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Iraq Borders Kuwait

NEWS
October 13, 1994 | NORMAN KEMPSTER, TIMES STAFF WRITER
Asserting that the latest Gulf crisis is not over despite an apparent Iraqi retreat, the United States, Britain and six oil-rich monarchies agreed Wednesday to continue their present military buildup and vowed future action to sap Saddam Hussein's capacity to threaten his neighbors. The Gulf Cooperation Council, a regional rich nations club led by Saudi Arabia, agreed to pay a substantial part of the cost of deploying U.S.
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NEWS
October 12, 1994 | ROBIN WRIGHT and MICHAEL PARKS, TIMES STAFF WRITERS
As pressures mount for a new strategy to ensure that this Iraq crisis is the last, the Clinton Administration may finally have to answer the central question left open by the George Bush Administration: what to do about Iraqi President Saddam Hussein? To prevent the possibility of repetitive crises and revolving-door military deployments, military planners now face the complex issue of Iraq's cunning leader and his future. "It's time to get rid of him.
NEWS
October 12, 1994 | ART PINE, TIMES STAFF WRITER
Iraq began withdrawing some of its forces from the Kuwaiti border area Tuesday in response to the U.S. military buildup. But the Pentagon placed 155,000 more U.S. ground troops on alert in case additional force is needed to meet the Iraqi threat. After a day of uncertainty about Iraq's response, U.S.
NEWS
October 12, 1994 | MICHAEL PARKS, TIMES STAFF WRITER
Mohammed Ali Jassem worked his way slowly down the narrow supermarket aisle after work Tuesday, loading the shopping cart with a large case of bottled water while his wife, Shireen, bought two packages each of sugar, flour, rice, tea and a few other staples. "I hate this," Jassem said, adding a case of long-life milk to the groceries. "Every time that jerk Saddam Hussein gets a nutty idea, we and the rest of the world have to go crazy with him."
NEWS
October 11, 1994
Iraqi forces massing along the Kuwaiti border. The White House draws a line in the sand and orders American planes, ships and troops back to the Persian Gulf. The Persian Gulf crisis of 1990-91 was on replay, it seemed to the world's editorial cartoonists, who once again picked up their pens to savage Iraqi President Saddam Hussein and take a few shots at President Clinton too. By Monday, Baghdad's U.N.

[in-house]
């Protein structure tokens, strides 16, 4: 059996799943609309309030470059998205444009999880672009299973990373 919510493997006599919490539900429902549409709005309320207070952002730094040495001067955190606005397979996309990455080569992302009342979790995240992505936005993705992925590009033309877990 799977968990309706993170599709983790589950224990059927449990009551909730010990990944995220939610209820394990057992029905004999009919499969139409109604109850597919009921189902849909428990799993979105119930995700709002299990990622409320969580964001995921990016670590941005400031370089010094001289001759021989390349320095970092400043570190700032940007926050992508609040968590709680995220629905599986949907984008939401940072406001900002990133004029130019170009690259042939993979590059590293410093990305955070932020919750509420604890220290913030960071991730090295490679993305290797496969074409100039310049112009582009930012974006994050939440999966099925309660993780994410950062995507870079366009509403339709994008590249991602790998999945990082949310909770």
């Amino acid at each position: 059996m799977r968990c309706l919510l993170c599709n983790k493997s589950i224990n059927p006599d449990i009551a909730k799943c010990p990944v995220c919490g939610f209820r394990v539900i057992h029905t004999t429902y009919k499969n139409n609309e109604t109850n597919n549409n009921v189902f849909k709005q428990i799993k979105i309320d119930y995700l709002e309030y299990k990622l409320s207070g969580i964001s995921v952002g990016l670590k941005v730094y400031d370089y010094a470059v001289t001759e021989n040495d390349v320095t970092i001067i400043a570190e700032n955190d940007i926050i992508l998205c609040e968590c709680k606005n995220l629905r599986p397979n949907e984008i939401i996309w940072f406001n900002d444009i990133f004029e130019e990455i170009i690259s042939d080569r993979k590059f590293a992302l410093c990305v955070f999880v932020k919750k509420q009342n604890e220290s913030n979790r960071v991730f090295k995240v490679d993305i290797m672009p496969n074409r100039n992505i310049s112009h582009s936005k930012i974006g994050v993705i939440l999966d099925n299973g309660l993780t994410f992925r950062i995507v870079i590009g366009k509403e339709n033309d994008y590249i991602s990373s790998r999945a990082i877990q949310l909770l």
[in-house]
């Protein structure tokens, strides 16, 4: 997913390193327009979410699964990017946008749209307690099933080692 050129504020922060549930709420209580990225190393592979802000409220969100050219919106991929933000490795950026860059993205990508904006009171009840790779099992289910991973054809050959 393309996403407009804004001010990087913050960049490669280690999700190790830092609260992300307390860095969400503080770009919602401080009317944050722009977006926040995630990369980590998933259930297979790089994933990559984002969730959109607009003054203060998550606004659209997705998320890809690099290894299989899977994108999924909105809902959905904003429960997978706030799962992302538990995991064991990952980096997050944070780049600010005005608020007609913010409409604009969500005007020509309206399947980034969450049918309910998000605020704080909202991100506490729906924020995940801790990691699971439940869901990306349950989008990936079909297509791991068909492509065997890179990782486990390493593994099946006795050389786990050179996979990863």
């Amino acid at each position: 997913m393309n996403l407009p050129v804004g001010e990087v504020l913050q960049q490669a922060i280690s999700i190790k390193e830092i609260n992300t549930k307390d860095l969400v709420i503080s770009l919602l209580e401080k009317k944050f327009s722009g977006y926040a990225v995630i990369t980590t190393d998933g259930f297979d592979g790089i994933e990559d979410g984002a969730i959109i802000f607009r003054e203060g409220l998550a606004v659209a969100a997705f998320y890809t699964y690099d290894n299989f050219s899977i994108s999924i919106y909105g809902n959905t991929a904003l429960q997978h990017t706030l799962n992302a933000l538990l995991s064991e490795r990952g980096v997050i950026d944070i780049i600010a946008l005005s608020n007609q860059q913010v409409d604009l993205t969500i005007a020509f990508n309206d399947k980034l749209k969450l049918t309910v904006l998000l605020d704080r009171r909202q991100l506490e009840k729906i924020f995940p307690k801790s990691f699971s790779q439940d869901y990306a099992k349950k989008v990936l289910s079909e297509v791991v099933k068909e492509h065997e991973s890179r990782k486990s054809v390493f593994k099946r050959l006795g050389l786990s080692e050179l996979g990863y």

NEWS
October 11, 1994 | SONNI EFRON, TIMES STAFF WRITER
Iraq's massing of troops near the Kuwaiti border put Russia in a quandary: Moscow has sided with Washington against Baghdad for reasons of politics and regional stability, but at the same time Russia aims to avoid alienating a country it sees as an important business partner. In recent months, Russia has been moving closer to Iraq, eager to renew one of the Soviet Union's most profitable friendships.
NEWS
October 11, 1994 | MATT LAIT and H.G. REZA, TIMES STAFF WRITERS
As 18,000 U.S. Marines in Southern California were put on alert for possible deployment to the Middle East, most troops Monday conducted business as usual while some began packing their desert combat equipment and prepared for war. But wherever they were, whatever they were doing, the specter of another war still loomed large in the minds of the Marines, some of whom were asked to put their lives on the line under similar circumstances nearly four years ago in Operation Desert Storm.
NEWS
October 11, 1994 | ROBIN WRIGHT, TIMES STAFF WRITER
Like a cornered cat, Iraqi President Saddam Hussein is making a desperate bid to survive growing internal pressures and prospects that the international sanctions strangling his economy will not be lifted soon, according to U.S. experts.
NEWS
October 11, 1994 | MICHAEL PARKS, TIMES STAFF WRITER
Kuwait reacted with sharp skepticism Monday to Iraq's declaration that it was pulling its troops back from their tense border, and warned that such a move alone would not be enough to end the new Gulf crisis. "If they pulled back their forces a few kilometers to the north, they could come back in a couple of days," said Saud al Sabah, Kuwait's information minister. "This is a cat-and-mouse game with us, and we can't tolerate it. . . .
NEWS
October 11, 1994 | LEN HALL and DAVID HALDANE, TIMES STAFF WRITERS
They watch the news on television, read the newspapers and wait for letters or phone calls. That's how Marine families with loved ones overseas keep track of the latest military developments in the Persian Gulf. News comes in dribs and drabs, through the media or base support groups, or the rumor mill on the bases. Capt. Mike Gamble and Sgt.
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